These are interesting times for Scribd. Just a couple of months ago it announced it was overhauling its catalogue of romance ebooks in order to make its business more sustainable. This week it announced that it was changing the way it makes its audiobook catalog available to subscribers.

When it first launched its audiobook offering in early 2014, audio became a big differentiator for Scribd, which was looking to scale its catalog and subscriber base very quickly. The promise of more than 40,000 audiobooks available to consumers on an unlimited basis compared favorably with services like those of Amazon subsidiary Audible. Audible offers access to a much larger catalog of audio content, but on a credit system, where subscribers exchange a monthly credit for a single audiobook title. Given the relatively high retail cost of an audiobook (the average price of an audiobook download is $20) it's not unrealistic to assume that many members signed up to Scribd for the audio service alone. Indeed Scribd's flat-rate membership rate of $8.99 is considerably less than the $14.95 that Audible charges its members for a single credit a month.

For more than a year this service has probably provided audio lovers with great value for money. But this will change next month when Scribd will switch over to a credit model that permits subscribers to download a single audiobook each month. It has also promised to make a catalog of selected audiobooks available for unlimited listening, keeping a kernel of the service's original proposition alive, though has not said how large this selection will be, nor how frequently this will be refreshed.

Taken together, Scribd's announcements about romance and audio tell us a few interesting things about ebook subscription services

1. They've grown quickly

Scribd's changes (and to a lesser extent Kindle Unlimited's new pay-per-page model) are reactions to a business achieving scale. They tell us that ebook subscription services are attracting large numbers of customers, and that those customers are very active, but...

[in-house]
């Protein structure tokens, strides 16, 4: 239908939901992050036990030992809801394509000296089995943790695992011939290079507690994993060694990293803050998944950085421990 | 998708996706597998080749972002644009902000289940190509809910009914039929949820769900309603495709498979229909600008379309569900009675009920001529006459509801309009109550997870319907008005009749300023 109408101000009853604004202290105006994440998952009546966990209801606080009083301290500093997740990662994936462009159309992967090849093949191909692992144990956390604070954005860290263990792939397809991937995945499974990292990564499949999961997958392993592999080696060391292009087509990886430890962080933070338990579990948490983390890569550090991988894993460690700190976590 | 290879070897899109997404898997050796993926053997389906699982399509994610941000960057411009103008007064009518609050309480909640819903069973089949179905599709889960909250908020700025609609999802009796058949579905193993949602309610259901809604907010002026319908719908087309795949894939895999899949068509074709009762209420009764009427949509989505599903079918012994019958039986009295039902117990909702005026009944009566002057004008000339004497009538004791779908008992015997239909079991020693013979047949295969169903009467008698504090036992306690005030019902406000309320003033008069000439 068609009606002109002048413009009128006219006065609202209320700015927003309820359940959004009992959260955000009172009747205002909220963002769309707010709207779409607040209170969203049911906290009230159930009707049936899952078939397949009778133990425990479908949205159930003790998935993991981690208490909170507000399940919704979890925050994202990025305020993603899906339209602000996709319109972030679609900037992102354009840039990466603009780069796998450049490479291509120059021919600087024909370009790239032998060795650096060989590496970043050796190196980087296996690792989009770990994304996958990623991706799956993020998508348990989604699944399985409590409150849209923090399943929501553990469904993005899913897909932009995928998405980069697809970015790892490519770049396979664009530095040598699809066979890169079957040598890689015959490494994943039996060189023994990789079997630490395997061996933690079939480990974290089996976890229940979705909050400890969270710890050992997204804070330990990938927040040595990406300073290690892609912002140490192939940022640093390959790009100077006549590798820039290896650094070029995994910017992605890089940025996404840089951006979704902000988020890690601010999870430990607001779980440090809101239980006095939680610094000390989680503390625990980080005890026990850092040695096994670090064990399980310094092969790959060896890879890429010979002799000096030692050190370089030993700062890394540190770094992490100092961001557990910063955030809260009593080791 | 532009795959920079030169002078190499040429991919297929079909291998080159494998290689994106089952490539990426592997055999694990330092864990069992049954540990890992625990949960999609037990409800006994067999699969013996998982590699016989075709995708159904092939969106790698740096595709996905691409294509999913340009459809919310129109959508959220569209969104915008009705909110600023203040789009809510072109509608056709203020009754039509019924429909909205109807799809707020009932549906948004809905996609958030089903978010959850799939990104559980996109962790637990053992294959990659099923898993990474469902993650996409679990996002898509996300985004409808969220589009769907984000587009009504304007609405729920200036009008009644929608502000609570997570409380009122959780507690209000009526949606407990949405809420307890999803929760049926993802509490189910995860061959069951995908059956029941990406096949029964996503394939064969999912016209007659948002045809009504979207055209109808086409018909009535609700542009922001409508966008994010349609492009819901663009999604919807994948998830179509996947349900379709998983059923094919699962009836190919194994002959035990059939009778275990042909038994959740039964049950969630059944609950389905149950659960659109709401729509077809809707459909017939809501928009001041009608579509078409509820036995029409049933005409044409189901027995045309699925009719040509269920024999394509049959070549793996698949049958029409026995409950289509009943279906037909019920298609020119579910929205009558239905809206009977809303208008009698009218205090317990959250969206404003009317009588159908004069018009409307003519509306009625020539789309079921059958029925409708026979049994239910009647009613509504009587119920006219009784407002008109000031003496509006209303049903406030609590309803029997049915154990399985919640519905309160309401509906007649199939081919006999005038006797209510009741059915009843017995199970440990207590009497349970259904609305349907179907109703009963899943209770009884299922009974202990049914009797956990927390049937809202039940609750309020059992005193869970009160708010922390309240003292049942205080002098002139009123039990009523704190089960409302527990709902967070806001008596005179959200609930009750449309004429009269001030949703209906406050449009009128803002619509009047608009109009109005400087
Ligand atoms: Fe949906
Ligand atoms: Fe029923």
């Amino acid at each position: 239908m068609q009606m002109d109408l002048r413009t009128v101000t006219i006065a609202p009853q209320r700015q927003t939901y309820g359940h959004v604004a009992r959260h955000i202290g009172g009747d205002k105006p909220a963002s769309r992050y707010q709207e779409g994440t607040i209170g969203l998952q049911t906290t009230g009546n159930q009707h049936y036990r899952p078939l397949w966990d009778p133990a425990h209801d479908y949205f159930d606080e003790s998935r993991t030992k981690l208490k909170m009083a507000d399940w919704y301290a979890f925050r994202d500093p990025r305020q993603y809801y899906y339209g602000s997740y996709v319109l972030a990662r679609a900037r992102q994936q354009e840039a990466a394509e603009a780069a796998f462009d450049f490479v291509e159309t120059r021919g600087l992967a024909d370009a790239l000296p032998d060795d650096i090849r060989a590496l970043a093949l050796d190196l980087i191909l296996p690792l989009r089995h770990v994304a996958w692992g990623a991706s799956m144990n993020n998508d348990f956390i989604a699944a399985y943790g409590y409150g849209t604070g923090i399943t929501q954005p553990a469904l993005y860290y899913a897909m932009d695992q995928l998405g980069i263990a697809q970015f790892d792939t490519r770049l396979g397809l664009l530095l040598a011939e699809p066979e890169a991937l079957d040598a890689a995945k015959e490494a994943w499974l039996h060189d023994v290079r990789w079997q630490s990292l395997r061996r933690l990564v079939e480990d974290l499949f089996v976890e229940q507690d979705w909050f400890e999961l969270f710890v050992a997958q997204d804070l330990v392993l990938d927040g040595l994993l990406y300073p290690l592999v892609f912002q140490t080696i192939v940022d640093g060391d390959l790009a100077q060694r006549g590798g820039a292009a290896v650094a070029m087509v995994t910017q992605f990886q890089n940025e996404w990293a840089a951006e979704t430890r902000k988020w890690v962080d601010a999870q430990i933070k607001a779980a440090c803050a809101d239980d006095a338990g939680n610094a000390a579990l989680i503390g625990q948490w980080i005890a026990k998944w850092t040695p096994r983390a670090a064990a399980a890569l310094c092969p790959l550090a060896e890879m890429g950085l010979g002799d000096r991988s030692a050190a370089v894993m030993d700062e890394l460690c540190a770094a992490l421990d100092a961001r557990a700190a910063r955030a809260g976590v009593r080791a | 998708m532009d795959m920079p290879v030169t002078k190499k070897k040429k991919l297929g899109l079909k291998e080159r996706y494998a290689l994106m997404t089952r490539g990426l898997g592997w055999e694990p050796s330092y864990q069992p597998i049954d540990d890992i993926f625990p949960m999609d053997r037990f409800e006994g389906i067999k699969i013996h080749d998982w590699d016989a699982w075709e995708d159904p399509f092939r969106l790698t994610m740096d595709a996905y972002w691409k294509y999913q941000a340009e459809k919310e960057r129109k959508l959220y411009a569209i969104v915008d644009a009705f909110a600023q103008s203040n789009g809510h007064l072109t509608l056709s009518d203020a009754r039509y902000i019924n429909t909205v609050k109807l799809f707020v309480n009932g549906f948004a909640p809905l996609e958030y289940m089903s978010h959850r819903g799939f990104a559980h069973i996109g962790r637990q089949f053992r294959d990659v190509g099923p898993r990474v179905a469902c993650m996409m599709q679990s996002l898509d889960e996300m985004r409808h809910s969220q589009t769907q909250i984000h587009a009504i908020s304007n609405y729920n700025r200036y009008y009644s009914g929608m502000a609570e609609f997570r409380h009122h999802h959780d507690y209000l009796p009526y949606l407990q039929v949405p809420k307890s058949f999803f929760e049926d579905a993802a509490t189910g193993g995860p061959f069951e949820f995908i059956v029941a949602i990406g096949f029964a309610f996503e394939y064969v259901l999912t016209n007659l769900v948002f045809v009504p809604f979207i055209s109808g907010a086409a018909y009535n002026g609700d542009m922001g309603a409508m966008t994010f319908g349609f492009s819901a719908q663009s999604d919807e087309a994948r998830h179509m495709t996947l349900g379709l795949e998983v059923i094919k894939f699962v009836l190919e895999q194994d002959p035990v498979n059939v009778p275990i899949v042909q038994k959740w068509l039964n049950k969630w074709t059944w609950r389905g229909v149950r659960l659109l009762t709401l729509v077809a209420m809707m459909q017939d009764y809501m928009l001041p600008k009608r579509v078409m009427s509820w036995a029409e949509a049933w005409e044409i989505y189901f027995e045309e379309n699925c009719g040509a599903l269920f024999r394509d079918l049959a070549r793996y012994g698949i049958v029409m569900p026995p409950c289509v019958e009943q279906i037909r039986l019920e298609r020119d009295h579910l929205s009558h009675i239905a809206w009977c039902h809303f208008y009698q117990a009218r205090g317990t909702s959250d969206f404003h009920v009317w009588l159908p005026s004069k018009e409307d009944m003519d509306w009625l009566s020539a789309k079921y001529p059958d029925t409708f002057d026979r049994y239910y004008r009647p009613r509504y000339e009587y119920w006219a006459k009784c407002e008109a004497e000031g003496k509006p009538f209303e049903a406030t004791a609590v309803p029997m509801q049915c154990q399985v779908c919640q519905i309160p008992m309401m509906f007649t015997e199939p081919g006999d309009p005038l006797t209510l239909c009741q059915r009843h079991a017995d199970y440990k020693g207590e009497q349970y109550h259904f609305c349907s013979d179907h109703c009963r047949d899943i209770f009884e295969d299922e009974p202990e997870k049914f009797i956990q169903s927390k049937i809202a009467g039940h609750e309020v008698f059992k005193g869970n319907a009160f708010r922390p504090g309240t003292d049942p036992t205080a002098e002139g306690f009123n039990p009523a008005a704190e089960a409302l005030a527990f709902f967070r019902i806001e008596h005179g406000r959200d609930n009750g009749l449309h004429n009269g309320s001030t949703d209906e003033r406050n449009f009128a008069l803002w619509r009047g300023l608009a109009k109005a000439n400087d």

2. A lot of that growth is probably usage - and that presents Scribd with a challenge


The fact that Scribd feels it needs to change the way it stocks and charges for content like romance and audiobooks tells us that even though its user base might still be growing, those users are consuming more and more content. They were attracted by the unlimited proposition, and are using the service accordingly. As we've discussed on this blog a couple of times before, subscriptions in other business areas tend to be priced so that the service is profitable on aggregate, with infrequent users compensating for over-consumption among power users.

What Scribd may have discovered after marketing itself so successfully to lovers of romantic fiction and audio books, however, is that both of these are segments of the market where power-users predominate. Fans of romantic fiction are famously heavy readers. Meanwhile Audible typically gives away very little information about its users, but has been quoted claiming that the "average Audible customer consumes 18 audiobooks a year. If the average Scribd customer fits a similar profile, this means that its service could be operating under challenging financial conditions.

For example, over 12 months, a subscriber will provide $107.88 in revenue to Scribd (or $98.89 if they came in via a month free trial offer). We don't know precisely how much Scribd has agreed to pay audiobook publishers per download as their terms are private, but a standard Overdrive contract suggests that it might have agreed to pay publishers around 45-50% of list price for audio content. Assuming that the average retail price of an audiobook is $20, this means that Scribd is paying out $9-10 each time one of their members downloads and listens to a piece of audio content.

If we then assume that this customer was attracted by the audiobook offer and listens to 18 audiobooks over a twelve month period, Scribd will pay out $162 to publishers on a customer that nets them (at most) $108 in revenue. That's a loss of $54 per customer, per year. even assuming that the same customer consumes no ebooks or graphic novels, and that Scribd's fixed costs as a business (marketing, salaries, hosting are zero.

3. 'Unlimited' may prove to have limits

The original proposition for ebook subscription services was about offering consumers the opportunity for unlimited consumption. This has succeeded in attracting users, but Scribd's behaviour over the last couple of months strongly suggests they still have some work to do in order to attract a broader, and therefore more profitable mix of customers. Part of addressing the profitability question means a rolling back on the unlimited promise. The question is whether it can recalibrate it service so that it attracts customers with more casual reading and listening habits, as well as the heavy consumers.